Transcript of "140306 apac, thai auto industry comes under pressure from political unrest, paul newton (twr)"
IHS Automotive Senior Analyst Paul Newton’s latest note on ‘Thailand’s Automotive
Industry’ is given below. Paul may be reached in London on email at
Paul.Newton@ihs.com for additional comment of if you have questions.
During Asia Pacific office hours, IHS Automotive’s Namrita Chow in Shanghai is
available on email at Namrita.Chow@ihs.com and Jessada Thongpok in Bangkok at
Jessada Thongpak at Jessada.Thongpak@ihs.com.
Thai Auto Industry Comes Under Pressure from Recent Political
The long political upheaval in Thailand, coupled with an equally uncertain economic
situation, has begun to increasingly affect the country's appeal as Southeast Asia's
largest automotive production hub.
6 March 2014
Thai Automotive Industry
Paul Newton, Research Director, IHS Automotive
Global heavyweights such as General Motors (GM), Ford and Toyota have
warned of a sales decline amid the political standoff that has engulfed Thailand
since last November.
Truck-maker Hino is scaling back production in Thailand, while its parent Toyota
has already said it may reconsider its future investments. Toyota currently has
scheduled as much as 20 billion baht (USD610 million) in the country to expand
Honda’s executive vice-president Tetsuo Iwamura said last month that the
company "cautiously" made its THB17.15 billion investment in a third factory in
Thailand but has no investment plan for the country in the immediate future.
Masahiro Moro, managing executive officer at Mazda, said that Thailand's
lingering political impasse could cause investors to "lose their trust" in the
In addition, a number of Chinese automakers, which are looking to produce cars
in Thailand as they seek to secure a foothold in the country and the burgeoning
neighbouring markets of Indonesia and Vietnam, are facing even more
SAIC-CP, the joint venture (JV), has acknowledged that it is struggling to decide
on the target customers for its UK-designed MG cars in Thailand, long
dominated by Japanese automakers, which control around 90% of the market.
Chinese automaker, Great Wall Motor, said last month it had postponed plans to
build a sport utility vehicle (SUV) manufacturing plant in Thailand because of the
country's protracted political unrest.
Dongfeng Motors (Thailand), an independent distributor of the Chinese
Dongfeng brand of minivans and minitrucks in Thailand, shelved a USD10 million
expansion plan last year, citing political unrest and a weak economy.
IHS Automotive View:
“IHS Automotive expects Thai vehicle production to be delayed up to six months due to
the political crisis "given the domestic market slowdown and sluggish vehicle demand",
according to our senior analyst,” says Jessada Thongpak, Senior Analyst at IHS
Automotive, who expects a majority of the MG car components to be imported by
SAIC-CP initially from China.
That said, the SIAC-CP JV has to ensure that its vehicles meet the minimum localcontent requirement of 40% to be able to avoid heavy tax on exports from Thailand to
the rest of Southeast Asia, which could dent its competitiveness. However, Wu Huan,
the JV's president, expects to meet the local-content requirement and expects its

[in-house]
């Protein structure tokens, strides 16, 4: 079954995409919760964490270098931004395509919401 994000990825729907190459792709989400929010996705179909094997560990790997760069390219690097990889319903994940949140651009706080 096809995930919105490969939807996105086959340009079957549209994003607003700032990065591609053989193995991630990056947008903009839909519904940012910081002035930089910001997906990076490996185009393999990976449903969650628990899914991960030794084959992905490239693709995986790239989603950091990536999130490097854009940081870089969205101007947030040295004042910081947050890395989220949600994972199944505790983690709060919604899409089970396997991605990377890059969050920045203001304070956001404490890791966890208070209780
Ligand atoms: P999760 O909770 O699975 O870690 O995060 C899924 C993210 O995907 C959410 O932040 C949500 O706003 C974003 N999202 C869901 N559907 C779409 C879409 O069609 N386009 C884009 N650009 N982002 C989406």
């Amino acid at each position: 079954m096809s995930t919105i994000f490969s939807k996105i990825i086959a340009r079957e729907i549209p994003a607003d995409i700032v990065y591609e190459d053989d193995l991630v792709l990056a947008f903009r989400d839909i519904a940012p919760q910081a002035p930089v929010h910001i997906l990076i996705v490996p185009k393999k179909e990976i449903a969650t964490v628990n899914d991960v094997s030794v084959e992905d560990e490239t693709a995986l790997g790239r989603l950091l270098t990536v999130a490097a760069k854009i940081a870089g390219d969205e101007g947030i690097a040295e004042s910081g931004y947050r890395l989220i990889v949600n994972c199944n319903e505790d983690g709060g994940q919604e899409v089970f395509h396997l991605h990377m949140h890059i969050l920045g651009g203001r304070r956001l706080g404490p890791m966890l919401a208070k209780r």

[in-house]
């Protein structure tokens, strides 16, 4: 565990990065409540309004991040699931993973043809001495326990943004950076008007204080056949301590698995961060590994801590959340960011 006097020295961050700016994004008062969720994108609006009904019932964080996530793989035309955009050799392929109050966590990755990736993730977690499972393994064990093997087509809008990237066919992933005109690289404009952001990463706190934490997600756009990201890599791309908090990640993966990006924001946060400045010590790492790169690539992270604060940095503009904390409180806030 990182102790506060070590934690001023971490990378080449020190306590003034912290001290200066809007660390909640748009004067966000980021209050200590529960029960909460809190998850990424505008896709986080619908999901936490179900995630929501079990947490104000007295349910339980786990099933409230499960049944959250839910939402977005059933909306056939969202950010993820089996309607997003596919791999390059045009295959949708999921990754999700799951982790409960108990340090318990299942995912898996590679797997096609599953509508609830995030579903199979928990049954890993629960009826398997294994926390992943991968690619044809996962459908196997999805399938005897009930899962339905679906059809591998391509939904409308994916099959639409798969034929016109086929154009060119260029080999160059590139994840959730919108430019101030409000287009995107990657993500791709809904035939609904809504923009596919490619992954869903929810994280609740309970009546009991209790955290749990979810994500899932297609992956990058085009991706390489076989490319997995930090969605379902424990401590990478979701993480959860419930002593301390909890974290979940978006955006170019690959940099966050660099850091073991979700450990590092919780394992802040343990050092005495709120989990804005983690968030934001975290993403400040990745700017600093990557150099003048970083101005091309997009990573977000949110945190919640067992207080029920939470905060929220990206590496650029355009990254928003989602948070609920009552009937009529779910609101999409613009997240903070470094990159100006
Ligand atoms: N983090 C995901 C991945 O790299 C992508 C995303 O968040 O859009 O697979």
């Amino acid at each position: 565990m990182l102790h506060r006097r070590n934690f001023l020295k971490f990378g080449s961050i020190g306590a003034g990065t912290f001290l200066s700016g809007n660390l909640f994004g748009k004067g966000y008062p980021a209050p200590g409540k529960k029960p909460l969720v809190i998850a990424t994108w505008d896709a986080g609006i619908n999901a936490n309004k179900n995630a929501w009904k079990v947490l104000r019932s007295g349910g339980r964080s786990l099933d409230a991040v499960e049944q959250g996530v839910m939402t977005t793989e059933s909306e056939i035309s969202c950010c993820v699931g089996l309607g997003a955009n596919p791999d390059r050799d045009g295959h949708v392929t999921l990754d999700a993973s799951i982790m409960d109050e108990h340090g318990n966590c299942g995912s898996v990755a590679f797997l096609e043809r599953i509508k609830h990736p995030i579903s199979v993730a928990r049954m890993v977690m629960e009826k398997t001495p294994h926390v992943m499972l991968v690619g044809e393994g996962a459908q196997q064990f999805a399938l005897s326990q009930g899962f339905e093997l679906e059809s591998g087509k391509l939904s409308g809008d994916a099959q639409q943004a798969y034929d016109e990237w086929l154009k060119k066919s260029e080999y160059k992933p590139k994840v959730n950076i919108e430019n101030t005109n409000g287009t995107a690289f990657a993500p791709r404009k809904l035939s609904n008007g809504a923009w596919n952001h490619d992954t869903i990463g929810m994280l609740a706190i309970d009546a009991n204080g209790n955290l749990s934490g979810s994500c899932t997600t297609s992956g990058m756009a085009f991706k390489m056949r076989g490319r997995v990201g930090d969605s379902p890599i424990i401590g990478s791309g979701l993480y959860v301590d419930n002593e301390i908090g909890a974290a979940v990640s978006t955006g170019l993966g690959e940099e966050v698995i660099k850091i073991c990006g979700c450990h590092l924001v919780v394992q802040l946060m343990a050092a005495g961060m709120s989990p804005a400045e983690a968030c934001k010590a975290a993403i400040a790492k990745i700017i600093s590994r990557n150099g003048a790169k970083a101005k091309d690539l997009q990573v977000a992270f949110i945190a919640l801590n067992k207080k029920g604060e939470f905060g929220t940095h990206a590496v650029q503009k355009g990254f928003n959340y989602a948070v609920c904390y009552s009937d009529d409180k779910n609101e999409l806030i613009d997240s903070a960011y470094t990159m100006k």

manufacturing plant in Thailand's eastern province of Rayong to produce 25,000 cars in
the first year and 50,000 cars in the second year.
IHS Automotive estimates that the JV's actual production in 2015 will be less than
10,000 cars, and may rise to only 15,000 cars by 2020. “Because Japanese brands
are so ubiquitous and accepted, SAIC may not be very successful in the domestic
market for a while,” predicts Thongpak.
Implications & Outlook:
Thailand produced a record 2.46 million vehicles last year, while domestic sales
declined 7.7% to 1.33 million units, down from an all-time high of 1.43 million units in
2012, when the market had been boosted mainly by the government's first-time carbuyer incentive scheme, which ended on 31 December 2012.
Deliveries of cars booked under the scheme kept the local market afloat until mid-2013,
but automakers have since struggled. Sales hit a 25-month low in January as continued
political turmoil and weak economic conditions further dented consumer sentiment.
The prolonged political stand-off, tighter loan conditions by financial institutions, a
forecast drought, and falling crop prices are expected to hurt Thai car sales in 2014. In
the longer term, the situation does not augur well for Thailand as it braces itself for more
competition for foreign investment amid the planned creation of a regional economic
bloc next year.
The situation could benefit neighbouring Indonesia where Honda opened its second carmanufacturing factory last month, and Datsun, Nissan's newly reintroduced low-cost
brand, is set to follow suit in April. Toyota is also reportedly looking at expanding
production in Indonesia owing to the political uncertainty. It could also benefit Malaysia,
whose own recently announced National Automotive Policy specifically targets foreign
investment in energy-efficient vehicles, which is not too dissimilar in its intentions to the
LCGC programme in Thailand.
IHS Automotive has a more bearish view of the country's current political impasse. We
expect 2014 Thai domestic auto sales to fall 19% to around 1.08 million units due to the
political unrest and the end of a government-subsidy programme for first-time car
We expect the country's vehicle production this year to slip 8% to 2.2 million units, a
further downgrade as we expect the negative economic factors and political uncertainty
to continue through the third quarter this year. However, we foresee strong export
momentum of pick-ups and subcompact and compact vehicles from Thailand, where
vehicle production is expected exhibit a slow pace of recovery from the fourth quarter of
2014 through the second quarter of 2015.